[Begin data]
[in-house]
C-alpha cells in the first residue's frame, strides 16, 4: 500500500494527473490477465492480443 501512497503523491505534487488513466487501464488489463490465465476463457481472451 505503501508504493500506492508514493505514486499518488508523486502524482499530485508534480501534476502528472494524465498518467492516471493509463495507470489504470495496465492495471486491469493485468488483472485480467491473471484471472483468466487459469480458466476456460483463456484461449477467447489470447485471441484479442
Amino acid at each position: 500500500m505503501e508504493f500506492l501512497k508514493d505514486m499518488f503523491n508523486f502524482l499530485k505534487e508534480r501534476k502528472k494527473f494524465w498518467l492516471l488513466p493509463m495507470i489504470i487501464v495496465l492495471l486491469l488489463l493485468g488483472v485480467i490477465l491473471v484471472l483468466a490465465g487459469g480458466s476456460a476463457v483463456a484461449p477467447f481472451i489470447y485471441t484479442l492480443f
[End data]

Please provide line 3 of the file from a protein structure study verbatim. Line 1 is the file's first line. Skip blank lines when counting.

Amino acid at each position: 500500500m505503501e508504493f500506492l501512497k508514493d505514486m499518488f503523491n508523486f502524482l499530485k505534487e508534480r501534476k502528472k494527473f494524465w498518467l492516471l488513466p493509463m495507470i489504470i487501464v495496465l492495471l486491469l488489463l493485468g488483472v485480467i490477465l491473471v484471472l483468466a490465465g487459469g480458466s476456460a476463457v483463456a484461449p477467447f481472451i489470447y485471441t484479442l492480443f